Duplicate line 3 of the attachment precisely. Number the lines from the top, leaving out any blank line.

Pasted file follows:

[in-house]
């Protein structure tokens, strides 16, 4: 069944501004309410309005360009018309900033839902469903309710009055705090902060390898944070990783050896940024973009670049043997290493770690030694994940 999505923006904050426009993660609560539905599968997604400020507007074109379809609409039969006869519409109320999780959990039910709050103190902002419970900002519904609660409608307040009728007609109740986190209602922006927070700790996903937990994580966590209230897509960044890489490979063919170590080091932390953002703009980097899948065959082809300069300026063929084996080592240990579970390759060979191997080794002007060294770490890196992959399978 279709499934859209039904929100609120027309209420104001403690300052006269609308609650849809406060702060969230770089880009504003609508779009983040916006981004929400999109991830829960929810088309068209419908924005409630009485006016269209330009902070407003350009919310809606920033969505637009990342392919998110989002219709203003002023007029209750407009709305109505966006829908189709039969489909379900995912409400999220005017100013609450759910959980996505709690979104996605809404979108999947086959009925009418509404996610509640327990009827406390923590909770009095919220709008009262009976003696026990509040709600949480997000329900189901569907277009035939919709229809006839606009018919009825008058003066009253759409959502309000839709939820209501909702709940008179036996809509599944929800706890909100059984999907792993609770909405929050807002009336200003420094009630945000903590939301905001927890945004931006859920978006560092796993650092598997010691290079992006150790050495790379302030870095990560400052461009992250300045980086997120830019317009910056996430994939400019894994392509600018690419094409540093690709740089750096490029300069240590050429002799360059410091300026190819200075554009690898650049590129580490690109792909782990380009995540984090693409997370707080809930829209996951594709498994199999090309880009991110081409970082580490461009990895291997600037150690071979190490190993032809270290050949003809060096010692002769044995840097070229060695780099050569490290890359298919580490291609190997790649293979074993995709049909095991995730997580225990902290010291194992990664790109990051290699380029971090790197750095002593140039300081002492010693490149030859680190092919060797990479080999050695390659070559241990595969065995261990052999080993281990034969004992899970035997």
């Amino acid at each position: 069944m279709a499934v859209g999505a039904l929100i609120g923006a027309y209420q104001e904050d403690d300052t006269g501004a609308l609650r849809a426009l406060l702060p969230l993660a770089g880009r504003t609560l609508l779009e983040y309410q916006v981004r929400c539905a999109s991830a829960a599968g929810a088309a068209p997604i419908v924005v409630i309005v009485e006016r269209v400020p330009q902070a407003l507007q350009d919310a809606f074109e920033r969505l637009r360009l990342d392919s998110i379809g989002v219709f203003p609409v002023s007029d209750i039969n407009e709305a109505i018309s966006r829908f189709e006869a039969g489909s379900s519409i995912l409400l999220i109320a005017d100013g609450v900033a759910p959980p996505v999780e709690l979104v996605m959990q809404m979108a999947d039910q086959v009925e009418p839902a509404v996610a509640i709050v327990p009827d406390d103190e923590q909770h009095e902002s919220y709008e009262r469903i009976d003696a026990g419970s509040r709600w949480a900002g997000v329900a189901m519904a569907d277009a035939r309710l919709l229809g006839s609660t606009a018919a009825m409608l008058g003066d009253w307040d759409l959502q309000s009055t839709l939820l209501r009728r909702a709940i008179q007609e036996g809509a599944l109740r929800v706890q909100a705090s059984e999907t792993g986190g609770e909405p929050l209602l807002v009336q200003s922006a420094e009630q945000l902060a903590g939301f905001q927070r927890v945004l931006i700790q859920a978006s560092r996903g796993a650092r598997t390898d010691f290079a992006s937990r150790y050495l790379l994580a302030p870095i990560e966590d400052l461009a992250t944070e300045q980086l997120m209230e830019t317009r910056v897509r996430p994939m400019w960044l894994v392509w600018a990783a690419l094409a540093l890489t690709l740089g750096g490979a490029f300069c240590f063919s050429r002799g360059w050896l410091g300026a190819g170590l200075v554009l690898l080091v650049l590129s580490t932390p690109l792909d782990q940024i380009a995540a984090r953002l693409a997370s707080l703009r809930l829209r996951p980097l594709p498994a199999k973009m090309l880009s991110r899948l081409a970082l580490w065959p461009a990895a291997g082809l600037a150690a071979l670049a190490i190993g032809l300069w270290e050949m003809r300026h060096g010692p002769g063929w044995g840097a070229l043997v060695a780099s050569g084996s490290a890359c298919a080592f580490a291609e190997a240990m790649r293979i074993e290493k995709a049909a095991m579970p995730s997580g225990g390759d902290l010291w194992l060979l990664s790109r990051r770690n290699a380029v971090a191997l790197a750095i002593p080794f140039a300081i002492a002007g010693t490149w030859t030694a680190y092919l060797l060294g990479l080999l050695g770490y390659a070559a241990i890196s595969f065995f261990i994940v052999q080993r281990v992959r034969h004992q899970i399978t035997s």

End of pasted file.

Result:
């Amino acid at each position: 069944m279709a499934v859209g999505a039904l929100i609120g923006a027309y209420q104001e904050d403690d300052t006269g501004a609308l609650r849809a426009l406060l702060p969230l993660a770089g880009r504003t609560l609508l779009e983040y309410q916006v981004r929400c539905a999109s991830a829960a599968g929810a088309a068209p997604i419908v924005v409630i309005v009485e006016r269209v400020p330009q902070a407003l507007q350009d919310a809606f074109e920033r969505l637009r360009l990342d392919s998110i379809g989002v219709f203003p609409v002023s007029d209750i039969n407009e709305a109505i018309s966006r829908f189709e006869a039969g489909s379900s519409i995912l409400l999220i109320a005017d100013g609450v900033a759910p959980p996505v999780e709690l979104v996605m959990q809404m979108a999947d039910q086959v009925e009418p839902a509404v996610a509640i709050v327990p009827d406390d103190e923590q909770h009095e902002s919220y709008e009262r469903i009976d003696a026990g419970s509040r709600w949480a900002g997000v329900a189901m519904a569907d277009a035939r309710l919709l229809g006839s609660t606009a018919a009825m409608l008058g003066d009253w307040d759409l959502q309000s009055t839709l939820l209501r009728r909702a709940i008179q007609e036996g809509a599944l109740r929800v706890q909100a705090s059984e999907t792993g986190g609770e909405p929050l209602l807002v009336q200003s922006a420094e009630q945000l902060a903590g939301f905001q927070r927890v945004l931006i700790q859920a978006s560092r996903g796993a650092r598997t390898d010691f290079a992006s937990r150790y050495l790379l994580a302030p870095i990560e966590d400052l461009a992250t944070e300045q980086l997120m209230e830019t317009r910056v897509r996430p994939m400019w960044l894994v392509w600018a990783a690419l094409a540093l890489t690709l740089g750096g490979a490029f300069c240590f063919s050429r002799g360059w050896l410091g300026a190819g170590l200075v554009l690898l080091v650049l590129s580490t932390p690109l792909d782990q940024i380009a995540a984090r953002l693409a997370s707080l703009r809930l829209r996951p980097l594709p498994a199999k973009m090309l880009s991110r899948l081409a970082l580490w065959p461009a990895a291997g082809l600037a150690a071979l670049a190490i190993g032809l300069w270290e050949m003809r300026h060096g010692p002769g063929w044995g840097a070229l043997v060695a780099s050569g084996s490290a890359c298919a080592f580490a291609e190997a240990m790649r293979i074993e290493k995709a049909a095991m579970p995730s997580g225990g390759d902290l010291w194992l060979l990664s790109r990051r770690n290699a380029v971090a191997l790197a750095i002593p080794f140039a300081i002492a002007g010693t490149w030859t030694a680190y092919l060797l060294g990479l080999l050695g770490y390659a070559a241990i890196s595969f065995f261990i994940v052999q080993r281990v992959r034969h004992q899970i399978t035997s």